[coreboot] coreboot specific ACPI table

Aaron Durbin adurbin at google.com
Mon Apr 25 17:13:17 CEST 2016

On Fri, Apr 22, 2016 at 9:35 PM, Stefan Reinauer
<stefan.reinauer at coreboot.org> wrote:
> On 04/22/2016 02:35 PM, Aaron Durbin via coreboot wrote:
>> 1. coreboot tables base address and size.
>> 2. console base address and size.
>> 3. ramoops info.
> Since ramoops already has its own object in the DSDT, do we want to
> mention it here?
> What about other cbmem entries? coverage, timestamps...?
> Do we want a pointer to cbmem in there, instead?

All of those things are in the coreboot table already. We can use the
same code/parser for ARM (and other device tree archs) as x86. The
only difference is where to source the initial information for where
the table resides.

> Here's the 1 million dollar question: Do we want to get rid of coreboot
> table and only have a coreboot
> specific table? For a non-ACPI OS it's not much harder to read a
> (non-DSDT) ACPI table than the current
> coreboot table approach. For ACPI OSes it might make things a bit easier
> (and counter the argument that
> coreboot requires "support for non-standard tables")
>> On Fri, Apr 22, 2016 at 2:00 PM, Duncan Laurie <dlaurie at chromium.org> wrote:
>>> On Tue, Apr 19, 2016 at 6:49 AM, Aaron Durbin <adurbin at google.com> wrote:
>>>> On Mon, Apr 18, 2016 at 10:17 PM, Julius Werner <jwerner at chromium.org>
>>>> wrote:
>>>>> I think we should only export the coreboot table location and size
>>>>> through ACPI and then read everything else from there. That way we can
>>>>> share almost all of the kernel driver code with ARM and just need a
>>>>> tiny platform-specific stub to look up the table location first. If we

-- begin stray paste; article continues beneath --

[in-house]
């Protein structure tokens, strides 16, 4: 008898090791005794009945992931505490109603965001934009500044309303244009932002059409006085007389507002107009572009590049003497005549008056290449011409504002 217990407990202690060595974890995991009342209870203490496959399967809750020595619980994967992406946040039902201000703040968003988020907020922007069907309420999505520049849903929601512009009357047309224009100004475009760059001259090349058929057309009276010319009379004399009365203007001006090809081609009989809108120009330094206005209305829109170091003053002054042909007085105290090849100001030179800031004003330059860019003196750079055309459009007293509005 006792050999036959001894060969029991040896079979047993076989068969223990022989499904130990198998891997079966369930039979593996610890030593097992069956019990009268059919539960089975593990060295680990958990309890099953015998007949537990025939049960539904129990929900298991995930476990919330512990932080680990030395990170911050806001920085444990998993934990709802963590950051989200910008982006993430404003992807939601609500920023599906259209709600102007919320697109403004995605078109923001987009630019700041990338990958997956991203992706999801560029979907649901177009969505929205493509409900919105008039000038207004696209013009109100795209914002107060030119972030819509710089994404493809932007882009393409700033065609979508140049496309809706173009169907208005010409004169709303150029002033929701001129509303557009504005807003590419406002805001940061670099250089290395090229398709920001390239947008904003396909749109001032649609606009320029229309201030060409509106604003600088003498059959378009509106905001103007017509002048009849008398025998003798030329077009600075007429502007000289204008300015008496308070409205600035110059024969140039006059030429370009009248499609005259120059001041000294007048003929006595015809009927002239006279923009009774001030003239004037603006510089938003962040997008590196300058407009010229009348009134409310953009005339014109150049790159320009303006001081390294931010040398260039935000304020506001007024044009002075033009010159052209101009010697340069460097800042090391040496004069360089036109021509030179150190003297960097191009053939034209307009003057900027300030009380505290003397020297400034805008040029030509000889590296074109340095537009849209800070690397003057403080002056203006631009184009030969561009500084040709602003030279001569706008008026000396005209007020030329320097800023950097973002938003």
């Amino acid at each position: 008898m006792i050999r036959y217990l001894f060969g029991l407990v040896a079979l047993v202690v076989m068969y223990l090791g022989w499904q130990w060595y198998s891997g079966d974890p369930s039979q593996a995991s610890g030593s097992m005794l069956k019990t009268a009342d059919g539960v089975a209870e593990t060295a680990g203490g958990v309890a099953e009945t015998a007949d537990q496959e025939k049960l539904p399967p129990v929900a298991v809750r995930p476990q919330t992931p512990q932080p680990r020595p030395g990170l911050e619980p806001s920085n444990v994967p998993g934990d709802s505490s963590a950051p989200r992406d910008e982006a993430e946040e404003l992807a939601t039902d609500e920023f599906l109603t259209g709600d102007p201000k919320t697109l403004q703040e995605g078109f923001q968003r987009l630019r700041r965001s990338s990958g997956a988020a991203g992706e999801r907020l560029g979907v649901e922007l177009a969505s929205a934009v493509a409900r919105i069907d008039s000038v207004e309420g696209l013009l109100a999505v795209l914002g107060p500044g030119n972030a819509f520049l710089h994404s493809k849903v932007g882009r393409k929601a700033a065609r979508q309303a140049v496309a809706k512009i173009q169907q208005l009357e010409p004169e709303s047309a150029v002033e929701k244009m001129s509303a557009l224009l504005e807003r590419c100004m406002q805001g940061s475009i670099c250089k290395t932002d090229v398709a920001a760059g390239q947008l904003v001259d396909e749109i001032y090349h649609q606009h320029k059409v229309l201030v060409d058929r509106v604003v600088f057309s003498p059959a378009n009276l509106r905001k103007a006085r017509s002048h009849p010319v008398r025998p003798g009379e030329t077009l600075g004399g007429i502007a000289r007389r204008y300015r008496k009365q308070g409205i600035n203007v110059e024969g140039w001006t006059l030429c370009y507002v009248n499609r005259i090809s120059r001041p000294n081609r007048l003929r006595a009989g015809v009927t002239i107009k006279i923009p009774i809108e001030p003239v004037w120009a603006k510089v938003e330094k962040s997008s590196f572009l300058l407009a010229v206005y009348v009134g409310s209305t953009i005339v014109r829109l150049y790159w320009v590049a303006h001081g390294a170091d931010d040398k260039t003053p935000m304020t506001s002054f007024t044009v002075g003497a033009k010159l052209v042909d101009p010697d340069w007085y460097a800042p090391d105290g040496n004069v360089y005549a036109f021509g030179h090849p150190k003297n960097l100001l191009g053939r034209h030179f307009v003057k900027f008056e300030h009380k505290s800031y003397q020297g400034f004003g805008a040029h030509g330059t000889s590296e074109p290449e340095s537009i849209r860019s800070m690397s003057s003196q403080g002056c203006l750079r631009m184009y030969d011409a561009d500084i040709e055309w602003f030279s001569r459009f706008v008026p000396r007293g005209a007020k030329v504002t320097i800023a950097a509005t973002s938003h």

>>>>> add all the information into an actual ACPI table, we're building an
>>>>> x86-only solution again. (A generic, platform-independent coreboot
>>>>> driver could just as easily export the stuff we want into sysfs.)
>>>> That's fine. The only thing I was concerned about was implementing an
>>>> ACPI table proper or try to do some ACPI device shenanigans like the
>>>> ramoops device. coreboot doesn't currently have a ACPI ID assigned to
>>>> it. If we go with a ACPI device coreboot should apply for an ACPI ID.
>>>> I personally think the coreboot ACPI table seems more straight
>>>> forward, but I was wondering if people knew of any downsides to going
>>>> that route.
>>> The official tables are all defined in the ACPI spec while the related
>>> tables are also linked to from the spec, so we'd need to convince the UEFI
>>> forum to at least reserve the signature for us (and then link to our table
>>> definition) since they intend to act as gatekeepers to avoid collisions in
>>> table signatures:
> I like the idea of having a separate table rather than an object.

We can pursue that if it's needed, but it sounds like it should be
easy to just apply for HID and place a coreboot device object in the
acpi code.

>>> "Requests to reserve a 4-byte alphanumeric table signature should be sent to
>>> the email address info at acpi.info and should include the purpose of the table
>>> and reference URL to a document that describes the table format."
>>> An easier path would be to define a specific device in the DSDT and populate
>>> it with the various data we want to be there on every system.  That would
>>> allow us to control the format and be able to alter it in the future if we
>>> want to expose new information.
>>> As you note a Device would need a valid unique HID, and that needs an ID
>>> prefix if it wants to be official.  In theory we could request something
>>> like "CORE" as an official APCI ID from
>>> http://www.uefi.org/PNP_ACPI_Registry
>> OK. Time for bikeshedding:
>> 1. CORE
> This one is it!
>> 2. CBOOT
> Would end up as CBOO... dunno.
>> 3. ... ?
> We could try just "BOOT" (Drop the core, it's cleaner!)
>> Stefan, we'll likely need you to request the HID w/ your coreboot.org email.
> Can't wait to do it, this is exciting. But we should come up with a
> reasonable data structure first, and document it (as Duncan quoted the
> standard)
>>> I suppose the real difference between the two is whether we need this data
>>> early in boot before there is an AML interpreter available in the OS.
>> I don't think we need it that early. Right now the current usage (at
>> least on x86) is all very late since we're doing AML evaluation. We
>> could go w/ the ACPI device first. Just need to request that HID.
> A driver could merge our log with dmesg if it ran early enough.
>>> -duncan
> Stefan

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